Links Daily Devotional

Heartbeat of Righteousness

Noah was a righteous man, blameless among the people of his time, and he walked with God. (Genesis 6:9, NIV)

How long did it take for your heartbeat to settle down from what you witnessed late Sunday—or for you giddy Aussies, Monday morning—from Augusta National? Somehow 2013 offered us the encore that 2012 deserved.

Forget the drained birdie putt Angel Cabrera made at sixteen to tie the lead.

Forget the achingly near miss of his putt on seventeen.

Forget the confident and elation-inducing roll of Adam Scott’s putt at the last.

Or Cabrera’s stunning answer from his viewing spot in the middle of the fairway.

Never mind that each finally missed a shot on the first hole of the playoff. We’ll forgive those nerves. We’ll forgive Cabrera’s chip for not falling.

Put aside the Argentine’s near miss—oh, another!—in the waning light at the tenth.

And even, if you can, let go of the memory of Scott’s winning tiebreaker, a putt he stroked exquisitely after caddie Steve Williams gave him the perfect read.

No, instead of all that, remember this: two men, in love with the game, in love with the moment, deeply appreciating each other and each other’s efforts. If professional sports are meant to be a show, these men gave us Shakespeare, Shaw, Sondheim, Spielberg. The Three Tenors never sounded so flat as when set against this backdrop.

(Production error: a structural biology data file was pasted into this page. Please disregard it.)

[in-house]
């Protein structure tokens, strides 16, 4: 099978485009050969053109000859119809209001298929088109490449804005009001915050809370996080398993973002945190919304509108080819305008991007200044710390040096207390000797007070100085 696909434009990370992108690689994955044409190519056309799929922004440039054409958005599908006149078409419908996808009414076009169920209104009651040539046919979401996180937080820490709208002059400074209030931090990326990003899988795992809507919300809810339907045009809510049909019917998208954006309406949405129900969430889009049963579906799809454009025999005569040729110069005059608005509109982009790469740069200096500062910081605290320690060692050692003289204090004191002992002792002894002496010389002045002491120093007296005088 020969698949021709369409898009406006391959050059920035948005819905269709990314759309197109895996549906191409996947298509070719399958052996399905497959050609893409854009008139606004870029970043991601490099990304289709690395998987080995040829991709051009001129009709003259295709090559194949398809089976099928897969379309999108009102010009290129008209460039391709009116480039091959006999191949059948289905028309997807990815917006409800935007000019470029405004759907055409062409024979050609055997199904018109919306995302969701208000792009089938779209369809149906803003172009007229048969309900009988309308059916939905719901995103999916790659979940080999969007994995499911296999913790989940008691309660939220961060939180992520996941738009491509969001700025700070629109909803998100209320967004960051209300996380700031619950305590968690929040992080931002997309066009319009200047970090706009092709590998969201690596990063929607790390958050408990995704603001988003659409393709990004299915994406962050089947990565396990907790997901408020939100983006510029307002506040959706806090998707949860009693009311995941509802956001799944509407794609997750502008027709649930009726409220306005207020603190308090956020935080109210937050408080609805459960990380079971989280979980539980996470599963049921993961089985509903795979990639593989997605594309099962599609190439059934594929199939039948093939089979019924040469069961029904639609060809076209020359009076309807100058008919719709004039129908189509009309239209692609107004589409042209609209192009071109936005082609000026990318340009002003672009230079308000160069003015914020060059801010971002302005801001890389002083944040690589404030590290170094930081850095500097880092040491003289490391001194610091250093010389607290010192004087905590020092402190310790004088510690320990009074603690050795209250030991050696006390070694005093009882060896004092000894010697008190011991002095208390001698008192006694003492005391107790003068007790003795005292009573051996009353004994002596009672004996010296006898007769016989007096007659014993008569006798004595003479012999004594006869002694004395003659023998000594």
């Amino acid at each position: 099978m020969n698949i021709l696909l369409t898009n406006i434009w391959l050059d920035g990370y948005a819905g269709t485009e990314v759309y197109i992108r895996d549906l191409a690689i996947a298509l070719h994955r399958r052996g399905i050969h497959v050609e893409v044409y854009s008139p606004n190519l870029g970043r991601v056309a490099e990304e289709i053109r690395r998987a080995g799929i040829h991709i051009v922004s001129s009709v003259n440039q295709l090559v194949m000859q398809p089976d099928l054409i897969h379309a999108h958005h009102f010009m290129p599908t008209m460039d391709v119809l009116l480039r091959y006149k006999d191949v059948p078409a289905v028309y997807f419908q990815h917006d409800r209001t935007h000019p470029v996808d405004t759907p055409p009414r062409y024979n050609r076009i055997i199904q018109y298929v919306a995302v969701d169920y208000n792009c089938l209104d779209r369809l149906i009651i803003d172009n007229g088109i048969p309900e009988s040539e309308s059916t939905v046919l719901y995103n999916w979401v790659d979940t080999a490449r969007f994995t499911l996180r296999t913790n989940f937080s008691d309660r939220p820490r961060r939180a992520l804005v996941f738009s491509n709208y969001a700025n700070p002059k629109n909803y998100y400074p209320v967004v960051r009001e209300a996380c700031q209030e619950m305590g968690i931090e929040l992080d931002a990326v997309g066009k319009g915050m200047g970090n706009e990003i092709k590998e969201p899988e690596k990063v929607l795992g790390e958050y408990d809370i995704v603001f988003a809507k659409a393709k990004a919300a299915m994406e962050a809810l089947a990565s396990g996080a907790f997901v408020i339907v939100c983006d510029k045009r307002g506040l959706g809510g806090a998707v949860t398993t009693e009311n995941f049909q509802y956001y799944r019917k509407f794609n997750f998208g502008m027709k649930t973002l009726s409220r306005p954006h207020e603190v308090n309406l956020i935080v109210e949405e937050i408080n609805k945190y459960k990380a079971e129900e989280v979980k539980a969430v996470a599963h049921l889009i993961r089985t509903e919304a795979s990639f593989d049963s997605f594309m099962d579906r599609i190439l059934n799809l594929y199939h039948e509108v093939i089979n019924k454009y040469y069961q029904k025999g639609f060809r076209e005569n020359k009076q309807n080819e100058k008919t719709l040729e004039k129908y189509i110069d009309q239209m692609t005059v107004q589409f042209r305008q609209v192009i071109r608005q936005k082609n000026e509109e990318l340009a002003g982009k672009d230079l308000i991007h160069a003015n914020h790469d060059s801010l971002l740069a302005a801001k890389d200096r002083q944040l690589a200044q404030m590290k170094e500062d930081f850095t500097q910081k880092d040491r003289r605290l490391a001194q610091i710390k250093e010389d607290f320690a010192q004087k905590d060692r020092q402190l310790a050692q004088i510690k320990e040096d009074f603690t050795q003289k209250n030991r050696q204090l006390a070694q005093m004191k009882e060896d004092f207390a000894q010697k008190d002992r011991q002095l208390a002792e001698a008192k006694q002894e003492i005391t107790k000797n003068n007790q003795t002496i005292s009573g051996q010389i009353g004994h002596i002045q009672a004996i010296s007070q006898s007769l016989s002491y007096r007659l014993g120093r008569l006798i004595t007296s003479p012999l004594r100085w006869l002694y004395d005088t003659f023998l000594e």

What Adam Scott in the victory that won and Angel Cabrera in the victory that lost gave to us all on Sunday evening was our beloved game contested at its finest. The high-five with Williams and the patriotic holler by Scott, the overjoyed hug by senior and junior after the answered birdie, the thumbs up from Cabrera to Scott after the Aussie’s approach to what would be the final green, and the appreciative embrace between the two competitors to close the day—these all will stand well above any grand shot as what is right with golf. For all their great golf, Adam Scott and Angel Cabrera shined in their righteousness.

But wait. Does righteousness happen among us this way? Dare we profess righteousness apart from the righteousness of Christ?

Consider this: We cannot say that Enoch, Noah, Abraham, Daniel, or Cornelius were saved apart from Christ. We cannot say that their “blamelessness” in any way stands the test of holiness that must be passed before the judgment seat of Christ. Only the righteousness of Christ himself counts in that arena. But we can say that Word of God called these men and their acts “righteous.” They stood out among men in their righteousness, and for that God rewarded them.

Argue if you will that all righteousness, all good in humanity comes from God anyway. That only asserts the point—that we may find true righteousness almost anywhere, just as we did between two marvelous contenders on Sunday. Such righteousness stands out as beautiful against all that is wrong in the world (there is plenty of that). Yes, God must be in that beauty. So let us praise him as its witnesses.

Jeff Hopper

April 16, 2013

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